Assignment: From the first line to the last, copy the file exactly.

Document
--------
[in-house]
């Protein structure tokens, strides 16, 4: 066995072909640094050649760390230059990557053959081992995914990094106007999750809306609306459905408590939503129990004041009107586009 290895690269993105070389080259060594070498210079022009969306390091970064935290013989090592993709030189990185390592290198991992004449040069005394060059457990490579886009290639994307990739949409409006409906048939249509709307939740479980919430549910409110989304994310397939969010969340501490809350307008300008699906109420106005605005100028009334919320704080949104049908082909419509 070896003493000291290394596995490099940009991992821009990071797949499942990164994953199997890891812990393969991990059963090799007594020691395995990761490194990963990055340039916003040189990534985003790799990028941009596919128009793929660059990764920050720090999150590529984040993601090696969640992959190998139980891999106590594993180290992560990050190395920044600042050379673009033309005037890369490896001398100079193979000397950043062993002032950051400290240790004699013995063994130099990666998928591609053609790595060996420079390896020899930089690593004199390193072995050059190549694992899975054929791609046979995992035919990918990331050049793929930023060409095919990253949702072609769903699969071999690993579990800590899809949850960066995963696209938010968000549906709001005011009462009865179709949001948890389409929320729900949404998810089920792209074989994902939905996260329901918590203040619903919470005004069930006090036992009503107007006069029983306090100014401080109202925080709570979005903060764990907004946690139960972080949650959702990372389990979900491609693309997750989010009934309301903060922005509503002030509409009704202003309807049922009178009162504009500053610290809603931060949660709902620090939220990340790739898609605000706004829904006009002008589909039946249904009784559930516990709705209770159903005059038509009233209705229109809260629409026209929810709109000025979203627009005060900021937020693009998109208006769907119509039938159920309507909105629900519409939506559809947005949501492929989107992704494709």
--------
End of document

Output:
[in-house]
């Protein structure tokens, strides 16, 4: 066995072909640094050649760390230059990557053959081992995914990094106007999750809306609306459905408590939503129990004041009107586009 290895690269993105070389080259060594070498210079022009969306390091970064935290013989090592993709030189990185390592290198991992004449040069005394060059457990490579886009290639994307990739949409409006409906048939249509709307939740479980919430549910409110989304994310397939969010969340501490809350307008300008699906109420106005605005100028009334919320704080949104049908082909419509 070896003493000291290394596995490099940009991992821009990071797949499942990164994953199997890891812990393969991990059963090799007594020691395995990761490194990963990055340039916003040189990534985003790799990028941009596919128009793929660059990764920050720090999150590529984040993601090696969640992959190998139980891999106590594993180290992560990050190395920044600042050379673009033309005037890369490896001398100079193979000397950043062993002032950051400290240790004699013995063994130099990666998928591609053609790595060996420079390896020899930089690593004199390193072995050059190549694992899975054929791609046979995992035919990918990331050049793929930023060409095919990253949702072609769903699969071999690993579990800590899809949850960066995963696209938010968000549906709001005011009462009865179709949001948890389409929320729900949404998810089920792209074989994902939905996260329901918590203040619903919470005004069930006090036992009503107007006069029983306090100014401080109202925080709570979005903060764990907004946690139960972080949650959702990372389990979900491609693309997750989010009934309301903060922005509503002030509409009704202003309807049922009178009162504009500053610290809603931060949660709902620090939220990340790739898609605000706004829904006009002008589909039946249904009784559930516990709705209770159903005059038509009233209705229109809260629409026209929810709109000025979203627009005060900021937020693009998109208006769907119509039938159920309507909105629900519409939506559809947005949501492929989107992704494709």